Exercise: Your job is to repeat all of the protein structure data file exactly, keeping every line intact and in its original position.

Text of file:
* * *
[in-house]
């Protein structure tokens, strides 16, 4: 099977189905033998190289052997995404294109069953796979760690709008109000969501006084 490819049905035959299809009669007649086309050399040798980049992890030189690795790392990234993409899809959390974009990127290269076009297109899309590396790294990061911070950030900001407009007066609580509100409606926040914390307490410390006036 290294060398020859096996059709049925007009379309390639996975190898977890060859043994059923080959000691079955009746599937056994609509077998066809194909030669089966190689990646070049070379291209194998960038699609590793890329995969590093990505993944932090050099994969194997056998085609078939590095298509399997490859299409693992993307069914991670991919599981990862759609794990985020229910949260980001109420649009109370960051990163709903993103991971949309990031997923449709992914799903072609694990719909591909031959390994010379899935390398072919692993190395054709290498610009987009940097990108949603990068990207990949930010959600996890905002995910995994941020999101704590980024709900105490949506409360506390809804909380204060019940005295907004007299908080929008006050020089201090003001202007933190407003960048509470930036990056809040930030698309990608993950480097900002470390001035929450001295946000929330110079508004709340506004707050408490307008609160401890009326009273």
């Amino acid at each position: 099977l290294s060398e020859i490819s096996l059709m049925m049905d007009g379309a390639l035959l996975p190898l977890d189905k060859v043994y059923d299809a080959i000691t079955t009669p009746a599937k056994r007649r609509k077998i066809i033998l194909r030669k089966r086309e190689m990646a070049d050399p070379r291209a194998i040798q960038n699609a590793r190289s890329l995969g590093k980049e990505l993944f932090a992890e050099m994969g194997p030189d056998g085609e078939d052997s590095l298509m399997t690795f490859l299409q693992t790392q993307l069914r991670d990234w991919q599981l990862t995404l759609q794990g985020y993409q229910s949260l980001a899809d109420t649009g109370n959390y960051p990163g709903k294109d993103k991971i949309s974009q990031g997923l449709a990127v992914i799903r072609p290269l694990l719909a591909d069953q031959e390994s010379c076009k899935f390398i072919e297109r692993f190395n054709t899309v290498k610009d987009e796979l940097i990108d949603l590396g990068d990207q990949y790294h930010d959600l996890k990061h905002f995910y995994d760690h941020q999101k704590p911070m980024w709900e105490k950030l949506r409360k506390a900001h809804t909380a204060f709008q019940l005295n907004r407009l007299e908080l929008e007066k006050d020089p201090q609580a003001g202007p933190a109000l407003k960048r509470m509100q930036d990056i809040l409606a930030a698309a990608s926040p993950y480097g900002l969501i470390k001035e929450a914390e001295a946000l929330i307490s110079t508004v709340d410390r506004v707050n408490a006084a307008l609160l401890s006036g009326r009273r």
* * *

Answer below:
[in-house]
């Protein structure tokens, strides 16, 4: 099977189905033998190289052997995404294109069953796979760690709008109000969501006084 490819049905035959299809009669007649086309050399040798980049992890030189690795790392990234993409899809959390974009990127290269076009297109899309590396790294990061911070950030900001407009007066609580509100409606926040914390307490410390006036 290294060398020859096996059709049925007009379309390639996975190898977890060859043994059923080959000691079955009746599937056994609509077998066809194909030669089966190689990646070049070379291209194998960038699609590793890329995969590093990505993944932090050099994969194997056998085609078939590095298509399997490859299409693992993307069914991670991919599981990862759609794990985020229910949260980001109420649009109370960051990163709903993103991971949309990031997923449709992914799903072609694990719909591909031959390994010379899935390398072919692993190395054709290498610009987009940097990108949603990068990207990949930010959600996890905002995910995994941020999101704590980024709900105490949506409360506390809804909380204060019940005295907004007299908080929008006050020089201090003001202007933190407003960048509470930036990056809040930030698309990608993950480097900002470390001035929450001295946000929330110079508004709340506004707050408490307008609160401890009326009273």
């Amino acid at each position: 099977l290294s060398e020859i490819s096996l059709m049925m049905d007009g379309a390639l035959l996975p190898l977890d189905k060859v043994y059923d299809a080959i000691t079955t009669p009746a599937k056994r007649r609509k077998i066809i033998l194909r030669k089966r086309e190689m990646a070049d050399p070379r291209a194998i040798q960038n699609a590793r190289s890329l995969g590093k980049e990505l993944f932090a992890e050099m994969g194997p030189d056998g085609e078939d052997s590095l298509m399997t690795f490859l299409q693992t790392q993307l069914r991670d990234w991919q599981l990862t995404l759609q794990g985020y993409q229910s949260l980001a899809d109420t649009g109370n959390y960051p990163g709903k294109d993103k991971i949309s974009q990031g997923l449709a990127v992914i799903r072609p290269l694990l719909a591909d069953q031959e390994s010379c076009k899935f390398i072919e297109r692993f190395n054709t899309v290498k610009d987009e796979l940097i990108d949603l590396g990068d990207q990949y790294h930010d959600l996890k990061h905002f995910y995994d760690h941020q999101k704590p911070m980024w709900e105490k950030l949506r409360k506390a900001h809804t909380a204060f709008q019940l005295n907004r407009l007299e908080l929008e007066k006050d020089p201090q609580a003001g202007p933190a109000l407003k960048r509470m509100q930036d990056i809040l409606a930030a698309a990608s926040p993950y480097g900002l969501i470390k001035e929450a914390e001295a946000l929330i307490s110079t508004v709340d410390r506004v707050n408490a006084a307008l609160l401890s006036g009326r009273r």